My PDF sales almost always come from affiliate partners which tells me that I need to get my crap together and start bringing more affiliates on board. This is something I put a small amount of effort into back when the ebook was relaunched but, as it’s work that I really dislike, I’ve kind of let things slide. As usual, I’m too busy with other projects at the moment to be able to concentrate too much on this. It’s a pity because once those affiliate connections are made, they generally continue to produce for awhile with little continued effort from me.

Living in Kigali

Living in Kigali

Earnings: $455

January’s earnings for advertising on Living in Kigali were pretty low. I’m owed around $700 for January but, because I’m too laid back about collecting payments and because some people are out of town, I still have to collect. February should look pretty good if all of my payments come through. I’ve lost one advertiser and gained a new one plus I had a meeting yesterday which should lead to another ad sale. I kind of like this process… it’s nice to connect with business owners around town and I really think my site is a huge help for them reaching out to potential customers.

Living in Kampala

living in kampala

Earnings: Possibly $0 but not sure.

My partner who’s in charge of the ad sales and finances for out Kampala site has been super busy with his other business and has dropped the ball a bit with his commitments. I’ve been busy as well so it’s not the end of the world but it means that possible ad deals haven’t been followed up on and that no overdo payments have been collected. I’m hoping we’ll be able to put some systems in place in February so that we can start seeing some return on investment for this site.

The Map – Kigali

2014 Wrap - Map

Earnings: $1,321

It looks like my efforts of printing Kigali’s first tourist-oriented map (site under construction) is paying off! I’ve only had the maps for about a week with me back in Kigali (they were trapped in customs for a few days, too) but already people are buying them. I have to give out about 100 maps as part of my Indiegogo campaign and while I’ve been doing that, others have been coming up to me looking to buy some. I wasn’t anticipating that and it’s resulted in about $400 in sales. Plus I’ve collected from four businesses who’ve bought maps wholesale.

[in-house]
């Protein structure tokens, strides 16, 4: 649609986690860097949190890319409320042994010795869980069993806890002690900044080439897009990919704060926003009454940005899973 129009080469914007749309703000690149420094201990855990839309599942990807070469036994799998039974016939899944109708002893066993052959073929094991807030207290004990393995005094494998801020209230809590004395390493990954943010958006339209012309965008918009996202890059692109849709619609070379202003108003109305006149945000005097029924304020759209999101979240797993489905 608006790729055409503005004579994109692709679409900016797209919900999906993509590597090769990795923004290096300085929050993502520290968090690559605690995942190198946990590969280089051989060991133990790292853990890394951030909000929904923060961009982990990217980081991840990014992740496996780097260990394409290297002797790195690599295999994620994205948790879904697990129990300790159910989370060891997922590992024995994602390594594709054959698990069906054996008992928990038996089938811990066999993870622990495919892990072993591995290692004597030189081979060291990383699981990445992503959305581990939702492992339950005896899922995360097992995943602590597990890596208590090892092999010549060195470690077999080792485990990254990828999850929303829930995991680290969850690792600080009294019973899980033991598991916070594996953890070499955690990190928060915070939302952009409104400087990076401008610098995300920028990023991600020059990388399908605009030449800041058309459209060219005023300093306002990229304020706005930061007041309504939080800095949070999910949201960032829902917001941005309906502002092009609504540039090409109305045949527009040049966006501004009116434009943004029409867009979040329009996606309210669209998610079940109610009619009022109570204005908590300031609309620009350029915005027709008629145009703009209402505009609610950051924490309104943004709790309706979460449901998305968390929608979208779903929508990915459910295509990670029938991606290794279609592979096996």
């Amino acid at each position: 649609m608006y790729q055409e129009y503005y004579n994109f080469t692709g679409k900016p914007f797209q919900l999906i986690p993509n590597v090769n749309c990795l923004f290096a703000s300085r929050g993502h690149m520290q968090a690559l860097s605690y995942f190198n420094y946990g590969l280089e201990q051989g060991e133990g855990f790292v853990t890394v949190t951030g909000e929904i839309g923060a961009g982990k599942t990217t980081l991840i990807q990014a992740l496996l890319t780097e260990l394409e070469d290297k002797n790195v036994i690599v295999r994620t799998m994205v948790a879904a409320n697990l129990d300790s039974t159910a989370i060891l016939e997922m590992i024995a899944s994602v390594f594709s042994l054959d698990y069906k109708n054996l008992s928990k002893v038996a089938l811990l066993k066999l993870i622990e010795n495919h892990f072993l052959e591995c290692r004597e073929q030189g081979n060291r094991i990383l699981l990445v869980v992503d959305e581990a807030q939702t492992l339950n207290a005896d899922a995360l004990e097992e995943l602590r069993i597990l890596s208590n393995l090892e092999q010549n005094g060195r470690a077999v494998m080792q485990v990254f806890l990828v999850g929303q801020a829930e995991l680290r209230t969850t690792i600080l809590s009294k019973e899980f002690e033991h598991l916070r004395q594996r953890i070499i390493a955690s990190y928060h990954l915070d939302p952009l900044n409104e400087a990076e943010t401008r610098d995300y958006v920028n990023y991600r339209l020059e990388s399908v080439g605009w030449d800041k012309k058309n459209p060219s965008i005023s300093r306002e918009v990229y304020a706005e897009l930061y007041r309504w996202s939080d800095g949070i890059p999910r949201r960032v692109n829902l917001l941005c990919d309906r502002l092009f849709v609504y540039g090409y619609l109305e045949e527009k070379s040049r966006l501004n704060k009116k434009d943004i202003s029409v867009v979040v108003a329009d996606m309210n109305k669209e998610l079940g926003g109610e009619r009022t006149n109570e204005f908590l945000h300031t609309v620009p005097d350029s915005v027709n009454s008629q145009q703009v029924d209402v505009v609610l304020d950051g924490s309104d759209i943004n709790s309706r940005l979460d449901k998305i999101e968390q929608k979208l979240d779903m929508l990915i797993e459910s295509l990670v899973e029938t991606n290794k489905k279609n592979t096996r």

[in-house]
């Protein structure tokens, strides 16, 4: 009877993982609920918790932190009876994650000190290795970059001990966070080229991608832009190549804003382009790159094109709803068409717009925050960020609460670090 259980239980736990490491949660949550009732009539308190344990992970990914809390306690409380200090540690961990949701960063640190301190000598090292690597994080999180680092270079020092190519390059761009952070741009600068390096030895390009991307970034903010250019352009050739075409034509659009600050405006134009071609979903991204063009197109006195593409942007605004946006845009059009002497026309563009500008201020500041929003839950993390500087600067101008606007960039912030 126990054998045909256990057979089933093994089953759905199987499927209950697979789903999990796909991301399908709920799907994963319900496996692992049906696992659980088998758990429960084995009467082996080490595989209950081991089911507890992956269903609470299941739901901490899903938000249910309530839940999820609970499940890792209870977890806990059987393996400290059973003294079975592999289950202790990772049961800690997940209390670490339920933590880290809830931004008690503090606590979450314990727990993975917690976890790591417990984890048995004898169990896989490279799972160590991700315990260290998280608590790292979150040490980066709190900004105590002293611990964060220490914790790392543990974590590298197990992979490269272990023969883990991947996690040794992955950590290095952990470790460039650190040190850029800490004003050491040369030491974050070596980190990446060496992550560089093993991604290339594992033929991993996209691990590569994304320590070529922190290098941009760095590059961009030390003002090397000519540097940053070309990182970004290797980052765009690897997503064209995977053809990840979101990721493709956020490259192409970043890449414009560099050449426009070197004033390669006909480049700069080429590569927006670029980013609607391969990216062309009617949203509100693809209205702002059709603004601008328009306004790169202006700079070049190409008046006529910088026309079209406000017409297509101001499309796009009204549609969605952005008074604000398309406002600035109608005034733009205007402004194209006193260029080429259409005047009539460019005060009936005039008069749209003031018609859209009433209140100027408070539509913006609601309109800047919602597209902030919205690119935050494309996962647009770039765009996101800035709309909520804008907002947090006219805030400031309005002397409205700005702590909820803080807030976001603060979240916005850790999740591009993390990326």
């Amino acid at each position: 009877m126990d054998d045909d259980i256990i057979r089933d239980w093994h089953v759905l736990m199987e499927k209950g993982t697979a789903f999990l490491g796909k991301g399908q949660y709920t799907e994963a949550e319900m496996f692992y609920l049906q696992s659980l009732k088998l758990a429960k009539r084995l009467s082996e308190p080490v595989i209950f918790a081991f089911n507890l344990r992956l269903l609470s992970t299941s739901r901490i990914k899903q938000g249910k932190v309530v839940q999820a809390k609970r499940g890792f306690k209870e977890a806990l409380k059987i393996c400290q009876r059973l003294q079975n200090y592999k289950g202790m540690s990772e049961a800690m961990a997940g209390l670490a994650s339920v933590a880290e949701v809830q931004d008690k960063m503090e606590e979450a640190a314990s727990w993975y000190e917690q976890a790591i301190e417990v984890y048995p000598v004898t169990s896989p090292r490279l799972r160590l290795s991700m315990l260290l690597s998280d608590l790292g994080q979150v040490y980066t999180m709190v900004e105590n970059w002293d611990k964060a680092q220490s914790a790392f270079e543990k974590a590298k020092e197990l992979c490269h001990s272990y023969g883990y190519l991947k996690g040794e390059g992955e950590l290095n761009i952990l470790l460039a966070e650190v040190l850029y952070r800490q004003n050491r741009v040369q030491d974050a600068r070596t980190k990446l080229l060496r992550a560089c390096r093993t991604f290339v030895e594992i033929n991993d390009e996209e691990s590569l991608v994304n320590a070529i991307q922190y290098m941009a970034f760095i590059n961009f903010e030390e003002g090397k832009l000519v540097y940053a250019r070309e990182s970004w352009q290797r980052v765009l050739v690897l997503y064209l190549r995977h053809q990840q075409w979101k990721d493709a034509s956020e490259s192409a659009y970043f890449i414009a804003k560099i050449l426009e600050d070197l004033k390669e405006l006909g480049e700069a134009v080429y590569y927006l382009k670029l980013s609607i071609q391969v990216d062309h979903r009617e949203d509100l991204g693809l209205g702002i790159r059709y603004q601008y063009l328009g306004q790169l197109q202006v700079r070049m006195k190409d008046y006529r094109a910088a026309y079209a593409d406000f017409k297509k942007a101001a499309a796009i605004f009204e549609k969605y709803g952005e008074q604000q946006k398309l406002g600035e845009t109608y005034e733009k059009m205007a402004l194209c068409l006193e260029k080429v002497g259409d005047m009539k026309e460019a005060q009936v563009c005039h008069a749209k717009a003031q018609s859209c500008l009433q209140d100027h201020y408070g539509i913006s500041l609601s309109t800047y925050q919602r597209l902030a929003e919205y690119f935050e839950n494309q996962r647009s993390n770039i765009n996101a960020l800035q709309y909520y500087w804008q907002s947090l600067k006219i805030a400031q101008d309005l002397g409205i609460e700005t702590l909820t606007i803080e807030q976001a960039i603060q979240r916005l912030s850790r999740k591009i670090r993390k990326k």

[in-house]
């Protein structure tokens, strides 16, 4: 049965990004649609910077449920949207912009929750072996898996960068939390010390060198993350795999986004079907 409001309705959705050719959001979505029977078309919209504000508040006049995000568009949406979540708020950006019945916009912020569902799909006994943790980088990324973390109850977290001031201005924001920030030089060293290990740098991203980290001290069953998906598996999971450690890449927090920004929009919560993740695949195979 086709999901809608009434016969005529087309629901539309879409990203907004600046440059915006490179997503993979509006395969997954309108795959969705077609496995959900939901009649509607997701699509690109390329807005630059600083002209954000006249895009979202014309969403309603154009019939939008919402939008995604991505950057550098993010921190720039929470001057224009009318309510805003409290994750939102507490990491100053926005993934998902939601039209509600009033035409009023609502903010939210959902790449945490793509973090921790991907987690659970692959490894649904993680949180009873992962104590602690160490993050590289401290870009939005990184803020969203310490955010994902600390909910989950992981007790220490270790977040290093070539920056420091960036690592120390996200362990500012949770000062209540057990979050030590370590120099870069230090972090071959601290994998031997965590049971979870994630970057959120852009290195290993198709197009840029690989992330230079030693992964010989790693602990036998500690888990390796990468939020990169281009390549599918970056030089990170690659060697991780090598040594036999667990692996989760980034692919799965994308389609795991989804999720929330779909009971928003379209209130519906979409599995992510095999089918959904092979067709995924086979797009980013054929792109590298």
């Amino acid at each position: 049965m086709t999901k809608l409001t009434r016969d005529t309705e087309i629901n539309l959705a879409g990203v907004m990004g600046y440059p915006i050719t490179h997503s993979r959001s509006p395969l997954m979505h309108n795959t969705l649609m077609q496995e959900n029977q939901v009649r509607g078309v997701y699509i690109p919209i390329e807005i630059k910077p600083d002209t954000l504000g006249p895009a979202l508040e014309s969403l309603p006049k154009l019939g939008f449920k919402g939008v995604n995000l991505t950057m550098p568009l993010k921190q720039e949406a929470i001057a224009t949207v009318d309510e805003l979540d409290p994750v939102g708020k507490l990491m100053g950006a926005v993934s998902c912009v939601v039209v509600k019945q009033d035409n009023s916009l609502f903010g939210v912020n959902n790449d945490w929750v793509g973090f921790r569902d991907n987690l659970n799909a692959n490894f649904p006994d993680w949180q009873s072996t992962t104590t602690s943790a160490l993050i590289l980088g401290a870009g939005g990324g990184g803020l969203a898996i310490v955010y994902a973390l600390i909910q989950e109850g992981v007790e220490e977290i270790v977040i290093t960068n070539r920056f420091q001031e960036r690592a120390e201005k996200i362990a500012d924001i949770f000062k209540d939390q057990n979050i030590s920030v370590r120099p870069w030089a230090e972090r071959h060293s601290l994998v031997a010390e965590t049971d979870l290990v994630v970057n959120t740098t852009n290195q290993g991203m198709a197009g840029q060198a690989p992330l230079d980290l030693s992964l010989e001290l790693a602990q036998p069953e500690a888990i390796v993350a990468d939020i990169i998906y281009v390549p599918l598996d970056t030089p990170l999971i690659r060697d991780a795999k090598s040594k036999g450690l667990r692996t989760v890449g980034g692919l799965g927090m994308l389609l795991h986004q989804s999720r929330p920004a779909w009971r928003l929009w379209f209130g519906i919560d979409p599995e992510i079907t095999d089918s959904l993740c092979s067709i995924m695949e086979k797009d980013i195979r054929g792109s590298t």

Remember, though, that my maps have cost me a lot of money to produce so this income comes with a lot of expenses that I have yet to recoup. I haven’t wrapped my head around the expenses yet but I’m going to start working on an article about that, so hold tight. My Indiegogo campaign went a long way towards reducing my overall costs, but I still had to lay down a lot of cash to get this project off the ground.

My sales strategy is to go the wholesale route, but it seems like individual sales might lead to some surprise revenue, as well. In total I earned $1,419 in map sales and things are looking pretty good for February, as well. I’m really going to have to put in a big sales effort next week but, now that I have the sexy map in my hand, I think it will be a pretty easy sell. We’ll see but I’m excited to see where this goes!

Total Earnings for January 2015

The $2,394 I earned is at the lower end of where I’d like to be for monthly income but I’m still excited to see a good level of diversification. I don’t want to be earning much less than this over the course of the year so I’ve got some work to do to keep things moving in a positive direction. I’m hopeful that the Kampala website will start kicking in some earnings and I’ve got a lot of payments to collect in February for my Kigali site, so that should help me raise things a bit for February. The challenge will be to see if I can keep things steady throughout the year. We’ll see! I’m excited about my maps and if I work hard these coming weeks, I should be able to see a bunch. Too bad I hate sales…

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2014 Earnings Report

That’s right, folks! An entire year of earnings all rolled up into one glorious post! I wouldn’t have a clue what I’ve spent in 2014 so lets just forget that side of things doesn’t exist.